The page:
Wine Talk

Snooth User: Matthijs Visser

Quick review of 2009 Bordeaux

Posted by Matthijs Visser, May 4, 2012.

 

Over the course of the last few months, the Bordeaux 2009′s have started hitting the shelves. With hot, dry weather throughout the growing season, this vintage has been receiving great reviews. Willow Park Wines here in Calgary, AB brought the 09′s out last Friday night and offered customers a chance to taste a nice line up of them at their annual Bordeaux launch and sale. It was a great opportunity to taste these much anticipated wines and get an overall impression of the vintage.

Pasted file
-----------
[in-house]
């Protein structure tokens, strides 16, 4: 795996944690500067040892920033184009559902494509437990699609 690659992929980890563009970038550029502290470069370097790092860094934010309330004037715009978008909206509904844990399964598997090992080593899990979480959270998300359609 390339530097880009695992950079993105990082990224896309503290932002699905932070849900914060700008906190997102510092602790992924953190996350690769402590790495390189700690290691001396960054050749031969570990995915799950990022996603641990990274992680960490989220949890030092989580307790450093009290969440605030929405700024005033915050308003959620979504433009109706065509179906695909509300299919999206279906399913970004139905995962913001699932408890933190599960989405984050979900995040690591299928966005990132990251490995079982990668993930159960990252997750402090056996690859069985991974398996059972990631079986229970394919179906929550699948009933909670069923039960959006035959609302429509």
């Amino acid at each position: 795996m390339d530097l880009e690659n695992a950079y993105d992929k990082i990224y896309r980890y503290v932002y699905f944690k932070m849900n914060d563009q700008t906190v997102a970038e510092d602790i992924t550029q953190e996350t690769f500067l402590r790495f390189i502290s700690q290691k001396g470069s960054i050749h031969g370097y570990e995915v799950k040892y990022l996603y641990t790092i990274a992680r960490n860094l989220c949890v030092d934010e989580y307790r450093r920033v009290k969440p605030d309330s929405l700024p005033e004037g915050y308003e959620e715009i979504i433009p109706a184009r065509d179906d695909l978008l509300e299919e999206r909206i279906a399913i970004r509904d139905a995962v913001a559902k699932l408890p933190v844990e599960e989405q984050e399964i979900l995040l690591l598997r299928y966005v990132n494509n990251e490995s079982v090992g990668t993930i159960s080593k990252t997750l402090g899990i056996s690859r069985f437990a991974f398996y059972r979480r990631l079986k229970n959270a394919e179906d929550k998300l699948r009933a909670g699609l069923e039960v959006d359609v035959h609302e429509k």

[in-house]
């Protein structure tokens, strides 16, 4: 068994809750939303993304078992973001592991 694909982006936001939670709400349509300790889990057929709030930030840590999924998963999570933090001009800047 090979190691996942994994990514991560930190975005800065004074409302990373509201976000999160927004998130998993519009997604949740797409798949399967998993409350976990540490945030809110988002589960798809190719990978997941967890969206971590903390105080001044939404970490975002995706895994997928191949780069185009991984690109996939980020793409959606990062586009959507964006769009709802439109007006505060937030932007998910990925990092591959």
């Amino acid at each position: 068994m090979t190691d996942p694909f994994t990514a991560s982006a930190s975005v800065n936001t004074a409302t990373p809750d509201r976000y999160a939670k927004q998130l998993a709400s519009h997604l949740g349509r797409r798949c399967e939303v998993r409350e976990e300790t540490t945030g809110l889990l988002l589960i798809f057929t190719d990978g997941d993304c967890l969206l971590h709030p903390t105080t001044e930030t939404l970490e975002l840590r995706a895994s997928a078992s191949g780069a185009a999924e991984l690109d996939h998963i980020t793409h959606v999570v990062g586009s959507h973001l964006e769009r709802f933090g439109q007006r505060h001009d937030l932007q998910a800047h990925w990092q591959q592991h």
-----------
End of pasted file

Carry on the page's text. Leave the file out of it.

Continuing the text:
Before getting into that, first a bit of background for those unfamiliar with Bordeaux: as mentioned in last week’s blog post on 1855consulting.com, red Bordeaux is a blend of several grape varieties with either Cabernet Sauvignon or Merlot forming the majority of the blend. The tricky part is that the label won’t tell you what grape variety makes up the majority of the blend. You can generally tell though by the part of Bordeaux that the wine is from: if the label indicates that the wine is from St. Emilion or Pomerol, Merlot will generally make up most of the blend. Cabernet Sauvignon dominates in a larger list of areas, including Margaux, Pauillac, St. Estephe, St. Julien, Pessac-Leognan, and Graves, so look for those names on the label if you’re looking for wines where Cabernet Sauvignon makes up most of the blend.